With January well out of the way, many of us will be no doubt wavering on some of our New Year’s Resolutions – assuming that we haven’t given up on them already.
Among the more common pledges made, eating more healthily and cutting back on spending were both popular. According to a recent survey by booklet specialists instantprint, eating better, getting fitter, and saving money represent the top three when it comes to resolutions, coming in at 48%, 46% and 44% respectively, out of 1,000 office workers surveyed.
Since we’re in the middle of a protracted spike in inflation, these concerns can be rolled into one: the price of food. But what’s the best way to keep our food costs down, and keep tabs on how much we’re spending?
Lunch spending out of control?
If you’re looking to reduce your food spending, then cooking at home is a sure-fire way to do it. Cutting back on restaurant meals or that Friday-night takeaway, in favour of something home-cooked, can generate substantial savings.
In practice, however, it’s the everyday meals that we order during the working day that might make the bigger impact on our bank balances. A few pounds here and there, multiplied over days and weeks, can make a big dent in your bank balance.
According to the instantprint research, we spend an average of £21 a week on work lunches. This adds up to just north of a thousand pounds a year. Around a quarter of workers opt for a meal deal at least once a week. With just 2% of workers end up ordering lunch every day.
Interestingly, the survey also found a gender gap when it comes to spending, with 51% of men buying lunch at least once a week, compared with 40% of women. Age also makes a difference: 35-44-year-olds spend big at lunchtime, averaging £29 per week. By comparison, 18-24-year-olds spend just £4.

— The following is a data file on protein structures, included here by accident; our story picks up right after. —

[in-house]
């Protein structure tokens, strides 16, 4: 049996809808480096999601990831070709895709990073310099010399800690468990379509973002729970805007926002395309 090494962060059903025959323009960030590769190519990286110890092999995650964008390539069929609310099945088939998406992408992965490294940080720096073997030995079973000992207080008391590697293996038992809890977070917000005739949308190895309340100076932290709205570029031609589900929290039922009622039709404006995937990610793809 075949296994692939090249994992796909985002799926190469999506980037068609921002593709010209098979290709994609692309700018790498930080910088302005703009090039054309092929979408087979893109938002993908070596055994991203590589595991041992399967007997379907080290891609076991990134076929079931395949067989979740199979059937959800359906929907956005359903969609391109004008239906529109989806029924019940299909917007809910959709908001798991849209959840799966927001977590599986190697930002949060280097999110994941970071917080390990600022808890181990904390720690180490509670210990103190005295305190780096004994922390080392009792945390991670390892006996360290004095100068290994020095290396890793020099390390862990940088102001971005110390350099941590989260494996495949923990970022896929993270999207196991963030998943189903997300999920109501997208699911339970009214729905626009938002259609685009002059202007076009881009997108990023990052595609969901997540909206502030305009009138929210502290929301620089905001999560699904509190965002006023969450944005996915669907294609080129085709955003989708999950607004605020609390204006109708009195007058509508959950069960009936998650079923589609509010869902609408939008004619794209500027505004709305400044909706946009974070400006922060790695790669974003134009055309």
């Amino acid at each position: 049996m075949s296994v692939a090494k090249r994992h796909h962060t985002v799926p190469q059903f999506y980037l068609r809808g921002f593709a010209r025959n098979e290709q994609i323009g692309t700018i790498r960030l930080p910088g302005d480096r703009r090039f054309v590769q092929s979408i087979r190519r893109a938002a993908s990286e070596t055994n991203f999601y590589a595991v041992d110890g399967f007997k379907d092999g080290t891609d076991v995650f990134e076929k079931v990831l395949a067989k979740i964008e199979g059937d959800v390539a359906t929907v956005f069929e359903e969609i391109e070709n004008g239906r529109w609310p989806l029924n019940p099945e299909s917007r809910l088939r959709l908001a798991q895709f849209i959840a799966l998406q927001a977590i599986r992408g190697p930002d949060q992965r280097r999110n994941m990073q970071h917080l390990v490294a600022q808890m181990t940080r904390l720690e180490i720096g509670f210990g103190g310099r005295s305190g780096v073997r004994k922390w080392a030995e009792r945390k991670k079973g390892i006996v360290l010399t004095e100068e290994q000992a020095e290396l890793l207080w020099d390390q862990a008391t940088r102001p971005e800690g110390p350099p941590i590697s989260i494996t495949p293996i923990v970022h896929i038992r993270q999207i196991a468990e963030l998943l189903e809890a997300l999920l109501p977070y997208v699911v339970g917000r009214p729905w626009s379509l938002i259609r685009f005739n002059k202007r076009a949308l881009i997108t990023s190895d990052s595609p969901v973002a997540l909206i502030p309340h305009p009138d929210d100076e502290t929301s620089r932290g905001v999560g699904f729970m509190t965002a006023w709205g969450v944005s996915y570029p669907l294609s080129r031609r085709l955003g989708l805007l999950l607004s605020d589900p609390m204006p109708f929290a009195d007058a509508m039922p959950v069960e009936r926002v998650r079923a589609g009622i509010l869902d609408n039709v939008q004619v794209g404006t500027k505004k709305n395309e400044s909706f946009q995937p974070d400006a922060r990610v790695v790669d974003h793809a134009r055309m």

Those takeaway coffees are another luxury that can soon burn a hole in your disposable income – your daily cappuccino may be a tasty treat, but buying it every day on the way to work could easily set you back £700 plus over the course of a year.
What are our lunch favourites?
The research indicates that most of us are eating sandwiches for lunch. They’re practical, versatile, easy to throw together, and contain a winning balance of carbs, proteins and fats. The most popular lunchtime sandwich, according to the research, is chicken, with 17%. Ham and tuna mayo round out the top three, with around 10% each.
Of course, the humble sandwich isn’t the only option available. Lunchtime diners might also pack leftovers from the previous night’s dinner, salads, soups and pasta. This will to some degree depend on the cooking facilities available in your office. A microwave will help you to reheat soup or pasta dishes. A word of warning, though: certain pungent foods can make life in the office a little bit fractious, however delicious they may be, so spare a thought for your colleagues before reheating that fish dish or spicy curry!